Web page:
KA3HDO Retires From NASA

Frank Bauer, KA3HDO, a key player in getting amateur radio aboard the International Space Station, has retired from NASA after a 36-year career with the space agency. His final post was as Chief Engineer of the Exploration Systems Mission Directorate at NASA headquarters. Over the years, he worked on a variety of human and robotic space missions as well as many other programs and experiments. He was also AMSAT's Vice President for Human Spaceflight Programs from 1991 to 2009, and served as ARISS (Amateur Radio on the International Space Station) Program Leader and Chair of the ARISS International Working Group.

Tennessee Ham Fined for Marine Band Transmissions

The FCC has upheld a $17,000 fine against David Perka, KA3PRB, of Lewiston, Tennessee, for allegedly transmitting without a license on Marine Channel 16 and interfering with the U.S. Coast Guard. Newsline reports that the FCC says Perka admitted to not having a license in the Maritime Radio Service and that his transmissions were intentionally transmitted to harass the United States Coast Guard. The FCC issued a Notice of Apparent Liability for $17,000 against Perka in 2009. He subsequently requested a reduction in the fine based on an inability to pay. However, in a September 2011 ruling, the FCC said Perka did not submit sufficient documentation to back up his claim and that considering the nature, circumstances, extent and gravity of the violation, it saw no reason to reduce the original penalty. No word on whether any action may be taken against Perka's amateur license.

LightSquared vs. GPS Dispute Takes on Political Overtones

The running battle over the FCC's decision to allow LightSquared to build a national broadband network adjacent to the frequencies used by the Global Positioning System (GPS) has become a political battle in Congress. According to a report on Newsline, Republican House members claimed that LightSquared has ties to Democrats and wondered whether political favoritism played a role in the FCC's decision to "fast-track" the company's application over the objections of the GPS industry and other government agencies. An FCC spokeswoman said the agency's expedited approval for LightSquared's network was conditional on resolving problems with GPS and other technologies using nearby spectrum.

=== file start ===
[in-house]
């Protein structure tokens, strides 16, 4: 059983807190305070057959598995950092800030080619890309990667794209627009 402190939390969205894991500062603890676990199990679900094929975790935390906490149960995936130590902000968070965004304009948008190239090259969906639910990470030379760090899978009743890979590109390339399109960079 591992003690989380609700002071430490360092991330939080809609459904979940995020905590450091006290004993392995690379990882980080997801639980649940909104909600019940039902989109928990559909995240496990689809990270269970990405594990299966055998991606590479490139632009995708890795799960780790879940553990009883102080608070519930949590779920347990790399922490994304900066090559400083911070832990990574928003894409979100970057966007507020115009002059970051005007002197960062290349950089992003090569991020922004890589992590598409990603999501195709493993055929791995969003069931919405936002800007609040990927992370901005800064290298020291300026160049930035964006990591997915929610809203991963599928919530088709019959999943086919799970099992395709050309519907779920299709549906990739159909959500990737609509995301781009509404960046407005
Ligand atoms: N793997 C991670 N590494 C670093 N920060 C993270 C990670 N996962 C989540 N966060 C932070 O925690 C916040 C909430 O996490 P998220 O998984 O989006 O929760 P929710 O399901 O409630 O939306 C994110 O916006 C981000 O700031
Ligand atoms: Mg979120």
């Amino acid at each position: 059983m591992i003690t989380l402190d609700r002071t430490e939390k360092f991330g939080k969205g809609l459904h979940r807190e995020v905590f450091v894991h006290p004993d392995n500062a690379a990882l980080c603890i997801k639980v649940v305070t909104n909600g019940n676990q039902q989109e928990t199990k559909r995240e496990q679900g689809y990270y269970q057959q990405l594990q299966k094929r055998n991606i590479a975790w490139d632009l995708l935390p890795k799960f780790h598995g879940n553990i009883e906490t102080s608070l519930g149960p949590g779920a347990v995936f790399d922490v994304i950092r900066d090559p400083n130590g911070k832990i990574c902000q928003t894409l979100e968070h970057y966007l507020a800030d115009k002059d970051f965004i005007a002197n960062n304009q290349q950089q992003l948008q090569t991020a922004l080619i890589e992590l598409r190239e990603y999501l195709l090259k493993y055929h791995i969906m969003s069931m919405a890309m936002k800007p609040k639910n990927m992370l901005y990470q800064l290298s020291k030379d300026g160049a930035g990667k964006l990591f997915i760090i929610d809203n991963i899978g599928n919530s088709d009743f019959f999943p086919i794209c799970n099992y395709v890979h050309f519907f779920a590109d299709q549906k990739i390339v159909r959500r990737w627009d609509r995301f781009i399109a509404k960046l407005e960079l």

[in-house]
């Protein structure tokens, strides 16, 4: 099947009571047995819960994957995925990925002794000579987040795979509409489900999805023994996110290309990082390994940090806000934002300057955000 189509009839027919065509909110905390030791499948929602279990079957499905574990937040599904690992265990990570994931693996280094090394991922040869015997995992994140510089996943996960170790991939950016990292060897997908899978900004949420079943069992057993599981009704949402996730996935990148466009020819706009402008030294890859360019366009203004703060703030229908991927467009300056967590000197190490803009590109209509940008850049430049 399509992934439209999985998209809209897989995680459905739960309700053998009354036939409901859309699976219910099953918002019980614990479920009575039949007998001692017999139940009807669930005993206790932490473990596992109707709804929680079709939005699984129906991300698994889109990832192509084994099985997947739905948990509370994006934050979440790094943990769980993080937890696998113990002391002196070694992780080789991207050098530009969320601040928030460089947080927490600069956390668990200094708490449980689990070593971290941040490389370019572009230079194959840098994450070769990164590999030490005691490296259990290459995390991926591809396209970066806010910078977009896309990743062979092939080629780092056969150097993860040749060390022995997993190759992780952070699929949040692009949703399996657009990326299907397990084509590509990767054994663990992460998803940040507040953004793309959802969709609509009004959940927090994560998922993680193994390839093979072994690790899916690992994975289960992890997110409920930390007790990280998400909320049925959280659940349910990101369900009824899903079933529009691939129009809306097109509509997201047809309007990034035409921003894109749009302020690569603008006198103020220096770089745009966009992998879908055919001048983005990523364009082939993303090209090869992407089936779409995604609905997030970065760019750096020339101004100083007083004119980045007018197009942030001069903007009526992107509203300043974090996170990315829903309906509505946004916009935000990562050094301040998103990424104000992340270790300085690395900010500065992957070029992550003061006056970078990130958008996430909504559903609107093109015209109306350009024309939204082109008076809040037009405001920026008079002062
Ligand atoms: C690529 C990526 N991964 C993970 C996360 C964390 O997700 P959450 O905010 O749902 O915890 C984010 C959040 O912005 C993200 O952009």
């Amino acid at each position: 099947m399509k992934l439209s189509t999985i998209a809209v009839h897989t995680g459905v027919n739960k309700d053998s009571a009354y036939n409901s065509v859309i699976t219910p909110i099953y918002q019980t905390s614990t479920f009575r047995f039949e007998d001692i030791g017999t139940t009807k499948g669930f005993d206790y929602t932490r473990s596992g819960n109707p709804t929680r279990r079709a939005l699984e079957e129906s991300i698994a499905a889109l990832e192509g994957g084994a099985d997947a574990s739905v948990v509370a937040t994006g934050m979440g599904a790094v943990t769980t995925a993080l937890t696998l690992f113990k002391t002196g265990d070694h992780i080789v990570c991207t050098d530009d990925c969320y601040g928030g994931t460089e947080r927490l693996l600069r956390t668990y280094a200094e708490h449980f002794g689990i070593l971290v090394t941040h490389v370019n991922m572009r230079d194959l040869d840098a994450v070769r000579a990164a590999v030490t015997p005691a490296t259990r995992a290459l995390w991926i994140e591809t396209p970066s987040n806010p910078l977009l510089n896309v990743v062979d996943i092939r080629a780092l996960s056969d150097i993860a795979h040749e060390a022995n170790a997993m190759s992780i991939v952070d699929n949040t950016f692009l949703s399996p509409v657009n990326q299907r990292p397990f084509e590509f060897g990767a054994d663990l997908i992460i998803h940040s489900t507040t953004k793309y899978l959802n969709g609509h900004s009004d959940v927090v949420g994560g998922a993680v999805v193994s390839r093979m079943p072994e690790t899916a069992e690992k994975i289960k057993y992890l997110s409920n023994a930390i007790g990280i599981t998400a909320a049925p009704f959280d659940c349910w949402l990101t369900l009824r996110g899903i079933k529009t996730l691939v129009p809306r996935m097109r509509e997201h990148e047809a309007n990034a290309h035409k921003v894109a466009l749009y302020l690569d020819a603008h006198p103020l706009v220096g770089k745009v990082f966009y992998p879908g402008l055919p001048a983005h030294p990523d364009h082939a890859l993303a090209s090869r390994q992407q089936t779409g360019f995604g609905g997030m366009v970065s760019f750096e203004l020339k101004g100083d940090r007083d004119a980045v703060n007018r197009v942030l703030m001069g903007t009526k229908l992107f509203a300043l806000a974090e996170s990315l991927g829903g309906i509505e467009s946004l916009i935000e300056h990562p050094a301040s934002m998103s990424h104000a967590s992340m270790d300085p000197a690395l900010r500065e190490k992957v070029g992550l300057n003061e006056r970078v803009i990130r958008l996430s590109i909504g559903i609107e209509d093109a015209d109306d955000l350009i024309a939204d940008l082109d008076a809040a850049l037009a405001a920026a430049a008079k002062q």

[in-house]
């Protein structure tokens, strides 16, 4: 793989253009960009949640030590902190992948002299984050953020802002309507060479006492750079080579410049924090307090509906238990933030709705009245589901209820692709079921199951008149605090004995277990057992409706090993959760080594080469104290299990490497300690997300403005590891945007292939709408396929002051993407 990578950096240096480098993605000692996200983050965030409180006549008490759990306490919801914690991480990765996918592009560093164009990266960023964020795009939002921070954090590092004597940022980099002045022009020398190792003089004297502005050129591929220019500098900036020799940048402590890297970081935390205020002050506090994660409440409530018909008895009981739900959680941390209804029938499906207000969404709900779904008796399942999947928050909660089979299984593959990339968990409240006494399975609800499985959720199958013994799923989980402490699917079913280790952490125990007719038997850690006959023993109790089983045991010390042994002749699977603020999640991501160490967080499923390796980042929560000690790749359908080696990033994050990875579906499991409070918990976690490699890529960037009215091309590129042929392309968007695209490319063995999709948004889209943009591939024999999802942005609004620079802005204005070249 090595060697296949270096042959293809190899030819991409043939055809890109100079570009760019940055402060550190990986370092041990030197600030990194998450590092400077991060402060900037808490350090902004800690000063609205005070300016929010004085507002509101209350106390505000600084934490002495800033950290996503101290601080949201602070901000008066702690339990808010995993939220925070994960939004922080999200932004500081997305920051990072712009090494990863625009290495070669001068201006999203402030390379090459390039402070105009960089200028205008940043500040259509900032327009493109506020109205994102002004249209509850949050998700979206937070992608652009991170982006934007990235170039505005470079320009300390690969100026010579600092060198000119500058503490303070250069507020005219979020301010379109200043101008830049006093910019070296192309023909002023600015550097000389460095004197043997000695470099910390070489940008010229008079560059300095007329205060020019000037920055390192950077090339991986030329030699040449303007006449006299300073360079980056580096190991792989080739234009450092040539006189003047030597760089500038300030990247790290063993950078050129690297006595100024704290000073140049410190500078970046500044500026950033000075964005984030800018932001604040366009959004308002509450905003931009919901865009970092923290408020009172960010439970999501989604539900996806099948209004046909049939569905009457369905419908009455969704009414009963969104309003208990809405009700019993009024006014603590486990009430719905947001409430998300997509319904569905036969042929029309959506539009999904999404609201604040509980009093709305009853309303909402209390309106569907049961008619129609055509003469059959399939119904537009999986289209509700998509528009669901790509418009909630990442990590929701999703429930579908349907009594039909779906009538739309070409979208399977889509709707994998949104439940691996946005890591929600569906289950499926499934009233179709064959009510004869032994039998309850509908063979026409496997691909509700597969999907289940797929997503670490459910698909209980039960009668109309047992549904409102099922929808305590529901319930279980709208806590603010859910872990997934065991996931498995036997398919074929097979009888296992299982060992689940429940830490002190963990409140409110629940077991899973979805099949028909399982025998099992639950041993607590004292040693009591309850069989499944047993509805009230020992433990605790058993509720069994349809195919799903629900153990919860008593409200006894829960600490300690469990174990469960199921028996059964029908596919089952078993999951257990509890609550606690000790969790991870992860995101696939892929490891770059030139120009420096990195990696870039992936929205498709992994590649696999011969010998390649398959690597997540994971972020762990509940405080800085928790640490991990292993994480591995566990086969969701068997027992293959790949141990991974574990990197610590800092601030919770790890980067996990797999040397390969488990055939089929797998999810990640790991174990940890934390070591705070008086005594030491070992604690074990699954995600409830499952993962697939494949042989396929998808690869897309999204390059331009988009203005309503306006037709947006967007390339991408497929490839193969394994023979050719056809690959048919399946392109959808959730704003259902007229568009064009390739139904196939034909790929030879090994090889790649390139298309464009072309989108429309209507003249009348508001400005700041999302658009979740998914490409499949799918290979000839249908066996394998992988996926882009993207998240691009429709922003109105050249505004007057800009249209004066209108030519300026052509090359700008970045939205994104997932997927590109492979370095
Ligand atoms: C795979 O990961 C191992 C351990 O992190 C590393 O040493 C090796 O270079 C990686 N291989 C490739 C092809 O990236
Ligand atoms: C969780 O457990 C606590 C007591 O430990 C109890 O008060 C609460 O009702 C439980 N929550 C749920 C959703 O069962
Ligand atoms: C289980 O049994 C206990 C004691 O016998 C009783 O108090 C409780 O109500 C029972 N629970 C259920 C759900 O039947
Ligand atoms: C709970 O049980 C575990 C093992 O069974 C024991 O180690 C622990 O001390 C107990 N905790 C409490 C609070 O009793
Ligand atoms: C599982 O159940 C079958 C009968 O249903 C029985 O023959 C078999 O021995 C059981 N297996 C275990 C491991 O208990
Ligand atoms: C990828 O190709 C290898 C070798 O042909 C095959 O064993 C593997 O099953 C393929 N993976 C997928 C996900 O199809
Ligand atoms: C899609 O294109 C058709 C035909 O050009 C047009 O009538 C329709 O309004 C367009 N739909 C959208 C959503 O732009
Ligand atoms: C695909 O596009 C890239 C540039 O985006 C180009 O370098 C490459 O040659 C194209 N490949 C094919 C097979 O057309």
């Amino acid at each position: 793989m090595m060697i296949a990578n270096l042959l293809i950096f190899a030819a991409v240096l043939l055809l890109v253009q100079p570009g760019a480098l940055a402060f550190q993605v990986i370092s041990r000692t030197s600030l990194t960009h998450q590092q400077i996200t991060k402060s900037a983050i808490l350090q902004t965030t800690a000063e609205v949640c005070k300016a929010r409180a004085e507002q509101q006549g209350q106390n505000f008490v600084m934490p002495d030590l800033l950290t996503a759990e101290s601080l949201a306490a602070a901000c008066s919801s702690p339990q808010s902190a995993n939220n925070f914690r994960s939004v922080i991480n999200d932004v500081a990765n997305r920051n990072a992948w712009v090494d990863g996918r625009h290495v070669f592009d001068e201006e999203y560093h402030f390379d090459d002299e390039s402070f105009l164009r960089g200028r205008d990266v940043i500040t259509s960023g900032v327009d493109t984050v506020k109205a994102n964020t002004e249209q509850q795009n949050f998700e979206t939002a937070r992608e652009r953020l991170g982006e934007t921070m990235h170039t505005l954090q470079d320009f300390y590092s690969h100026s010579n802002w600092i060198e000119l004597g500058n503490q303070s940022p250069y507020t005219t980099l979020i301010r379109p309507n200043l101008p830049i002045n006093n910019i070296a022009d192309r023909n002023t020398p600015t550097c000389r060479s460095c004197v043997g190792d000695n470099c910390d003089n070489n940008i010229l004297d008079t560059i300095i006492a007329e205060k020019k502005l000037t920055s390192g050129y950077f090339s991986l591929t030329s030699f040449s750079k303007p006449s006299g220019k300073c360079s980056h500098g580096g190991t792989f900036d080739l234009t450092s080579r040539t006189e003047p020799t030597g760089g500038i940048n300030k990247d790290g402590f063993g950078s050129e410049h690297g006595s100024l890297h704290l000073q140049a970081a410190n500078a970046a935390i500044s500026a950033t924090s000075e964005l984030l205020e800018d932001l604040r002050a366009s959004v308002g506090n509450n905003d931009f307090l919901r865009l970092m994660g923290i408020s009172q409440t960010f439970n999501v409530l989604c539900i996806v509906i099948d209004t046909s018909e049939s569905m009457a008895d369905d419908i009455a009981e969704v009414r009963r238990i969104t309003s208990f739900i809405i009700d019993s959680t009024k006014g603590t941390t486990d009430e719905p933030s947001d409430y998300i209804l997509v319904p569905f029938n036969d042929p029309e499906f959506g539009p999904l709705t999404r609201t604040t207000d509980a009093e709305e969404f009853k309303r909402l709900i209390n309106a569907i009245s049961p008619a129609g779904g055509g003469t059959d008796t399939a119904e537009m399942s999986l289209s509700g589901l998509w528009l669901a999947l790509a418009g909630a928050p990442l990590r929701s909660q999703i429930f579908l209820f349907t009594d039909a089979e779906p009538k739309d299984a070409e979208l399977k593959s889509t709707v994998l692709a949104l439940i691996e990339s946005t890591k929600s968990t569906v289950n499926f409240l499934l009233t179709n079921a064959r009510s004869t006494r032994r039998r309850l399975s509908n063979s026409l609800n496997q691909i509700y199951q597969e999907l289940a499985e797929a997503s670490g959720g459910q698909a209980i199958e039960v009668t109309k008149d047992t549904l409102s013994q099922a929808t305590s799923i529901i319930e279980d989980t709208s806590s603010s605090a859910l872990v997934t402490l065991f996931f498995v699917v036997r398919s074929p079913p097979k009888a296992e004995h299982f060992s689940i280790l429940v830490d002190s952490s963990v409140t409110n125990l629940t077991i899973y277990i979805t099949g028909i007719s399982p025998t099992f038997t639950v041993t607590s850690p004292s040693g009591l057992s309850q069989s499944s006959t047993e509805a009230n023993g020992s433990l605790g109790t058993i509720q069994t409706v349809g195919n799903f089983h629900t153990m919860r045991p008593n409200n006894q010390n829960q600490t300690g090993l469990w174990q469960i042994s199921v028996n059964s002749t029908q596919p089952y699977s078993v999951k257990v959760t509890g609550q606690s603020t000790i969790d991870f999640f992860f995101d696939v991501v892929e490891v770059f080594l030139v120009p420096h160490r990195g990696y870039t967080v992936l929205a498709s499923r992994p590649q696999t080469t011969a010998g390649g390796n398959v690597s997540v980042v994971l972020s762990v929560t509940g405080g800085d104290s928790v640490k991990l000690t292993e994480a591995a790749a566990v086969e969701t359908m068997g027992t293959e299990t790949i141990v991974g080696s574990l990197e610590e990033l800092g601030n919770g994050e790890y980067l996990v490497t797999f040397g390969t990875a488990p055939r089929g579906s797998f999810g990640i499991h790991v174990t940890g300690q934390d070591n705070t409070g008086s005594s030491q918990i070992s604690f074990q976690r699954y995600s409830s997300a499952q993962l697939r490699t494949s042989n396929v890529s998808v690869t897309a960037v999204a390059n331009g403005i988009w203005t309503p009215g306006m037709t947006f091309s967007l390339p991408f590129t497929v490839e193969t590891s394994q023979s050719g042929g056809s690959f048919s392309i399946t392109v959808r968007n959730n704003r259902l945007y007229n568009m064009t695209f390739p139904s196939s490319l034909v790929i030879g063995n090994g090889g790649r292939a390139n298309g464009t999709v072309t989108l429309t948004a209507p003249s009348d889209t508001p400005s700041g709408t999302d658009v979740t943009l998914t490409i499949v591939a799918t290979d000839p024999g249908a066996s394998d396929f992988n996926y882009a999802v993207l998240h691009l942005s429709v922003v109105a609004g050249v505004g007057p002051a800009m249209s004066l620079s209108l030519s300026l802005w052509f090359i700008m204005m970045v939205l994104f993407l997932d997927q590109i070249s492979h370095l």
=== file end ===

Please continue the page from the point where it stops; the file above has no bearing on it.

Tuesday, October 4, 2011


CQ Magazine is pleased to announce a significant expansion in the number of DX Marathon plaques to be awarded each year. Presently, the Northern Illinois DX Association sponsors the only two plaques one for the top Unlimited Class score and one for the top Formula Class score. Starting with the announcement of the 2011 Marathon results in the June 2012 issue, DX Marathon Administrator John Sweeney, K9EL, says additional plaques will be awarded for the following top scores:

Top CW score Plaque sponsored by Bencher, Inc.
Top SSB score - Plaque sponsored by the Collins Amateur Radio Club in Memory of Art Collins, W0CXX

Top Single band scores (10,12,15,17,20,30,40,80) Plaque sponsor wishes to remain anonymous

Top Continental scores - Plaque sponsor wishes to remain anonymous

An additional sponsor for top Digital Mode score is desired. Please contact the DX Marathon Administrator, K9EL, at if you wish to sponsor this plaque.

Please check the DX Marathon website ( for details on the new plaques and qualifying scores.

With the addition of the Republic of South Sudan to the DXCC list, CQ has also added the Republic of South Sudan as a qualifying entity for the 2011 DX Marathon. An updated score sheet (2011.4) and updated CQ Country Lists are now available on the DX Marathon web site.

The CQ DX Marathon is a year-long activity encouraging DXing on the HF bands. Competition begins anew each January 1st. Details are available on the CQ magazine website ( and on the DX Marathon website.